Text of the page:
RSPB’s plea to un­cover wildlife

Macclesfield Express - - THE LAUGHING BADGER - SEAN WOOD

REGULAR read­ers will re­call the re­cent Big Gar­den Bird­watch which was or­gan­ised across the UK by the RSPB.

And judg­ing by the fig­ures just in, many of you will have taken part, which is fan­tas­tic, not least be­cause your re­sults will greatly as­sist the con­ser­va­tion­ists in their ef­forts to mon­i­tor the state of the na­tion’s an­i­mals.

Although the RSPB is pri­mar­ily an or­gan­i­sa­tion in­volved in pro­tect­ing and mon­i­tor­ing birds, they are ob­vi­ously in­ter­ested in all an­i­mals and in­deed the coun­try­side and other en­vi­ron­ments. In ex­cess of 585,000 peo­ple across the UK took part in the Big Gar­den Bird­watch, with 72 per cent of them also sup­ply­ing in­for­ma­tion on the other gar­den wildlife they saw through­out the year.

In Greater Manch­ester, nearly 16,500 peo­ple took part, help­ing to con­trib­ute to the na­tional re­sults, and 63 per cent of you re­ported see­ing a hedge­hog mov­ing around their gar­den at some point in the year, and I was pleased to note that a fair num­ber of gar­dens had badgers vis­it­ing on a regular ba­sis.

The RSPB is en­cour­ag­ing peo­ple across the UK to make the most of the spring weather and to go out and ex­plore their gar­den or out­door space to un­cover the wildlife that is living there.

In a few years’ time they hope to be able to show any changes in the dis­tri­bu­tion of gar­den wildlife us­ing the data col­lected. For the first time, Big Gar­den Bird­watch par­tic­i­pants were asked to keep an eye out for slow worms and grass snakes slith­er­ing around their gar­dens.

Th­ese se­cre­tive rep­tiles are of­ten found in com­post heaps or near a source of wa­ter. The re­sults re­vealed that eight per cent of peo­ple na­tion­ally spot­ted a slow worm reg­u­larly through­out the year, while only two per cent saw a grass snake, un­for­tu­nately not many up north, though.

De­spite re­main­ing wide­spread in many ar­eas of the UK, im­por­tant habi­tats for slow worms and grass snakes have been lost. As gar­dens have be­come ti­dier, rep­tile homes have been lost, leav­ing a short­age of suit­able habi­tats in which to live and breed.

Piles of logs, com­post heaps and ponds pro­vide ideal warm, shel­tered en­vi­ron­ments for th­ese species to breed, find food and to hi­ber­nate.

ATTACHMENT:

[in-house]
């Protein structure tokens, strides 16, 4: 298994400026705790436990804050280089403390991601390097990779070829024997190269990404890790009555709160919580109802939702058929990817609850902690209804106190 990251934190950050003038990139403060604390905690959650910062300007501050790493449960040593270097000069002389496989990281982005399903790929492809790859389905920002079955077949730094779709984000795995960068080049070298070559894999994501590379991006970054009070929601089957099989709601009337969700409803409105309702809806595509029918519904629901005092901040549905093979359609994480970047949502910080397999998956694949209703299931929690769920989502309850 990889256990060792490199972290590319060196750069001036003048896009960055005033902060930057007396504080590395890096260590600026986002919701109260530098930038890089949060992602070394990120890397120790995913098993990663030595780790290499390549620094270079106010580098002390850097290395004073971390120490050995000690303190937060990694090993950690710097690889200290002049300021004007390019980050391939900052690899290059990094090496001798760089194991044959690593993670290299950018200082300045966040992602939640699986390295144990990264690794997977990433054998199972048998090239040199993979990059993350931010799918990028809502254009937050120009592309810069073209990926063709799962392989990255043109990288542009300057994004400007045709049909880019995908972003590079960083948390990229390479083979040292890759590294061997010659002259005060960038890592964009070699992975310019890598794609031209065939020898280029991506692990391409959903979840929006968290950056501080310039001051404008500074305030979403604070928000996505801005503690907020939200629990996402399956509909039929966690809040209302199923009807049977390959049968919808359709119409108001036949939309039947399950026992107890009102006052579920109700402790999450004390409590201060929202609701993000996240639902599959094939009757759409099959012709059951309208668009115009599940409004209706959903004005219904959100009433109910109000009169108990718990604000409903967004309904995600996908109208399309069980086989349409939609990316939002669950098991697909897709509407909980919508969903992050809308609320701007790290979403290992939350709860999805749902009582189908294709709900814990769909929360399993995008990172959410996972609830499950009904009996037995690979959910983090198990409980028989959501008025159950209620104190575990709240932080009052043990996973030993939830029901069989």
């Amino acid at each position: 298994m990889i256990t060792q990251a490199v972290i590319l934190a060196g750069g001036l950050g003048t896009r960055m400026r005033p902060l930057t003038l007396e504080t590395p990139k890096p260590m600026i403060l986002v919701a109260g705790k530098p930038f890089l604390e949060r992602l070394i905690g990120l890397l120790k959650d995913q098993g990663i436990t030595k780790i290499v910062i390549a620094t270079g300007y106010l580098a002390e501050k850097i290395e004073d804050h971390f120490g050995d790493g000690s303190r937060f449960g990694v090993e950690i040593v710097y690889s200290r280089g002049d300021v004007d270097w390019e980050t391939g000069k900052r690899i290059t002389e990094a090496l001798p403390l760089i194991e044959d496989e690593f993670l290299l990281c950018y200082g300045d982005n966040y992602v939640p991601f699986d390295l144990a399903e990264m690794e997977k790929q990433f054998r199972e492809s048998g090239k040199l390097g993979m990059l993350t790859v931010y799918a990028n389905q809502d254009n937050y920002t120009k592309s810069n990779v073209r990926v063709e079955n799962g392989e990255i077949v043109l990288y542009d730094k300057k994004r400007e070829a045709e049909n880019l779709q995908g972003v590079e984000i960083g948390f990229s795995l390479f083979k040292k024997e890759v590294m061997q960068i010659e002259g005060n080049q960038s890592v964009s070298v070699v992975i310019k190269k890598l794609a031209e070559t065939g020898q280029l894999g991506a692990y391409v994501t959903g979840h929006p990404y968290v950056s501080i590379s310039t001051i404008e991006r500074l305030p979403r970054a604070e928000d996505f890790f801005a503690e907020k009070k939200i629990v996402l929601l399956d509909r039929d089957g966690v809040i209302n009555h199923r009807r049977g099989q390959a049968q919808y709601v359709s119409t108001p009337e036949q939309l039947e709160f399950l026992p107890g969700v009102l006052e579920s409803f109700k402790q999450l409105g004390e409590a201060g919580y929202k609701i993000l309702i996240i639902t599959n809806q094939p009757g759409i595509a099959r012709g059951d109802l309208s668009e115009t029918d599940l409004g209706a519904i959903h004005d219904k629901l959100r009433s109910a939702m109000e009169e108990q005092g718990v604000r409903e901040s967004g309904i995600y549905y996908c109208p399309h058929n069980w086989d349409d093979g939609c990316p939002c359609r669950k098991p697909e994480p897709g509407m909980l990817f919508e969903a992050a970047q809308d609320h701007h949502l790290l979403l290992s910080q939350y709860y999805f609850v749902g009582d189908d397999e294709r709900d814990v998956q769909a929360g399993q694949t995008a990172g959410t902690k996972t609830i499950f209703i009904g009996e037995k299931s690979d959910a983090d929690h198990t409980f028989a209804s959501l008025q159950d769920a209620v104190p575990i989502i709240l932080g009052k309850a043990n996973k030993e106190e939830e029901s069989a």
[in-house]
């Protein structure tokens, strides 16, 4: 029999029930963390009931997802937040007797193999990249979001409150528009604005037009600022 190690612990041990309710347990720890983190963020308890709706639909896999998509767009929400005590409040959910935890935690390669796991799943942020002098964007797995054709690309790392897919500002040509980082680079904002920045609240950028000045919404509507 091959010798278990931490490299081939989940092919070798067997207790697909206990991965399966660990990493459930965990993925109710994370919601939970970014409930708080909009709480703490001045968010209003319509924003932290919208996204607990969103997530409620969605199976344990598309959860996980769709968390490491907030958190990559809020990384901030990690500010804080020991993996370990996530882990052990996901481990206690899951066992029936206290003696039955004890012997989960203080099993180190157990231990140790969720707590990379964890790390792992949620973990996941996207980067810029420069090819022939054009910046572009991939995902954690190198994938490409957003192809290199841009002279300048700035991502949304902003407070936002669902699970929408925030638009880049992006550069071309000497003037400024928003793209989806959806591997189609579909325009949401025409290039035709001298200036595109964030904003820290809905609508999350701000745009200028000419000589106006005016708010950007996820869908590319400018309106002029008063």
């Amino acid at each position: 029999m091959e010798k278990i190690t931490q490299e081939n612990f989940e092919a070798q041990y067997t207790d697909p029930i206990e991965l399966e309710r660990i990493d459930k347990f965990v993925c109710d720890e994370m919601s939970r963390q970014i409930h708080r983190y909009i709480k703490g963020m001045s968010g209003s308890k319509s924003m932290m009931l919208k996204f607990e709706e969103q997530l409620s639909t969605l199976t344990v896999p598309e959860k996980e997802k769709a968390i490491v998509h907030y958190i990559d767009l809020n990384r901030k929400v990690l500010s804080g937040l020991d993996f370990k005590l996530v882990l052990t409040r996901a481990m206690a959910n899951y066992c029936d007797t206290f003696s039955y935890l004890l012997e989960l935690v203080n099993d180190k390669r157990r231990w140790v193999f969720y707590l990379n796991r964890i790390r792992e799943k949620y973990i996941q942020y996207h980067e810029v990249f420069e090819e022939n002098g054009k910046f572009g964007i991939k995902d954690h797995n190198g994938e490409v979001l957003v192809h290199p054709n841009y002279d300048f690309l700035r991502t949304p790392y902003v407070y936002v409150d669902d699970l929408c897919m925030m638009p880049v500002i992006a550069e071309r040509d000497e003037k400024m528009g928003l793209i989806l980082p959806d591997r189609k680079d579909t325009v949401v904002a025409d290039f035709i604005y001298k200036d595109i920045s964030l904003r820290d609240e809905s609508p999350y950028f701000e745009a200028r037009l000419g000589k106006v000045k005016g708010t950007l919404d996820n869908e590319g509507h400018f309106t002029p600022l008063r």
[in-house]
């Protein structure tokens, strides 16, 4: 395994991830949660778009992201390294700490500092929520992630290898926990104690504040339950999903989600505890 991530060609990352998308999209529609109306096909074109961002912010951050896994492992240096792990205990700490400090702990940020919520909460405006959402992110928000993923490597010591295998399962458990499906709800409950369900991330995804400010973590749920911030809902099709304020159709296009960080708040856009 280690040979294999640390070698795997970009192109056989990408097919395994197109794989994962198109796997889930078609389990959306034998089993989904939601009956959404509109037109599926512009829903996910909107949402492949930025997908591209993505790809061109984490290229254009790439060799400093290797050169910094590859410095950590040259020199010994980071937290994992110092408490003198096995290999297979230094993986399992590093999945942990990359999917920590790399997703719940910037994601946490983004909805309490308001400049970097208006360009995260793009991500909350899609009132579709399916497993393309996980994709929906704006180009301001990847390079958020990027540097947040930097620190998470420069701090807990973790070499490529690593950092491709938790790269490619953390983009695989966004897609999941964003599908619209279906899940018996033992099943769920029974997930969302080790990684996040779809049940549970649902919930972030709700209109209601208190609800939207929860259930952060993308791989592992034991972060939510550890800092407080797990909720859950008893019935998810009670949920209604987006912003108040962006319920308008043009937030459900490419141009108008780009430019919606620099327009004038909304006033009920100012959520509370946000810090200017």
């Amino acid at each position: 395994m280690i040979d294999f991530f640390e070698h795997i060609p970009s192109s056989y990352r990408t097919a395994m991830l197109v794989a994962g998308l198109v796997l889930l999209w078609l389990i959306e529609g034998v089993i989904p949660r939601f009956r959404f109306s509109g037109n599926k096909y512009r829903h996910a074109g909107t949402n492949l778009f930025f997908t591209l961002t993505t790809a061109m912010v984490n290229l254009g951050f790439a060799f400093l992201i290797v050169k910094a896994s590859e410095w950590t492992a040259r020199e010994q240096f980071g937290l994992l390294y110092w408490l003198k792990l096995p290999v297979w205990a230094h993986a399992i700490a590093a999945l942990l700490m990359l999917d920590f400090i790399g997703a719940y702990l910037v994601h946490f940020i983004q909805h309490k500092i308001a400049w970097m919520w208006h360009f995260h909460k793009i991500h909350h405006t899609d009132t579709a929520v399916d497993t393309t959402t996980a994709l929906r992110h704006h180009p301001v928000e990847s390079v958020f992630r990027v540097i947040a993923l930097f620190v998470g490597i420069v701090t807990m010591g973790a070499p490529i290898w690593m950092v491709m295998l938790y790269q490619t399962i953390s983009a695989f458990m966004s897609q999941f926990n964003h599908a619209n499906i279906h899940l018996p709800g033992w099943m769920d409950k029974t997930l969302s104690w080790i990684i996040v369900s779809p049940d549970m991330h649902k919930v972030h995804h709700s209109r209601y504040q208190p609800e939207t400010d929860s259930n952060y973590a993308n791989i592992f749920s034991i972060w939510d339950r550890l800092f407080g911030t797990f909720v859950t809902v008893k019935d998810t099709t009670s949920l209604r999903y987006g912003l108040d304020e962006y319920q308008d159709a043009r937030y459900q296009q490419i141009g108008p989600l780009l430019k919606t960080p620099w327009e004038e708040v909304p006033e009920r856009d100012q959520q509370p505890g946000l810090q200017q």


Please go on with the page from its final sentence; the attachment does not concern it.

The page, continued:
The more peo­ple pro­vid­ing th­ese fea­tures will in­crease the habi­tats avail­able for all rep­tiles in their gar­dens and will hope­fully con­trib­ute to re­vers­ing their wide­spread decline.

For the sec­ond year run­ning, grey squirrels re­mained the most widely-spot­ted non-bird vis­i­tor, with 86 per cent of par­tic­i­pants in Greater Manch­ester spot­ting one scur­ry­ing across their gar­den or climb­ing up a tree at least once a month.

At the other end of the scale, the grey’s na­tive rel­a­tive, the red squir­rel, con­tin­ued to strug­gle and was one of the least-seen species, with less than one per cent of par­tic­i­pants in Greater Manch­ester see­ing one on a monthly ba­sis.

The red squir­rel is un­der threat by loss and frag­men­ta­tion of wood­land habi­tat, and a lethal virus car­ried by the grey, and has been lost from large parts of the UK.

This virus is rel­a­tively harm­less to grey squirrels, but is fa­tal to reds.

The RSPB’s part­ners are also highly en­thu­si­as­tic about the wildlife re­sults and the help that they pro­vide in build­ing a bet­ter pic­ture of UK wildlife.

Henry John­son, Peo­ple’s Trust for En­dan­gered Species hedge­hog of­fi­cer, said: “No other coun­try in the world can muster half a mil­lion peo­ple for a wildlife sur­vey.

‘‘Spot­ting an­i­mals is just the start.

‘‘For more peo­ple to see hedge­hogs in the fu­ture, we need more holes in fences, join­ing up gar­dens, and more in­sect-friendly gar­den­ing.”

Big Gar­den Bird­watch is a part of the RSPB’s Giv­ing Na­ture a Home cam­paign, aimed at tack­ling the hous­ing cri­sis fac­ing the UK’s threat­ened wildlife.

The char­ity is ask­ing peo­ple to pro­vide a place for wildlife in their own gar­dens and out­side spa­ces – whether it’s putting up a nest box for birds, cre­at­ing a pond for frogs and toads or build­ing a home for a hedge­hog.

To find out how you can give na­ture a home where you live visit: homes.

The Laugh­ing Bad­ger Gallery, 99 Platt Street, Pad­field, Glossop

●● Badgers pay a visit to our gar­dens on a regular ba­sis

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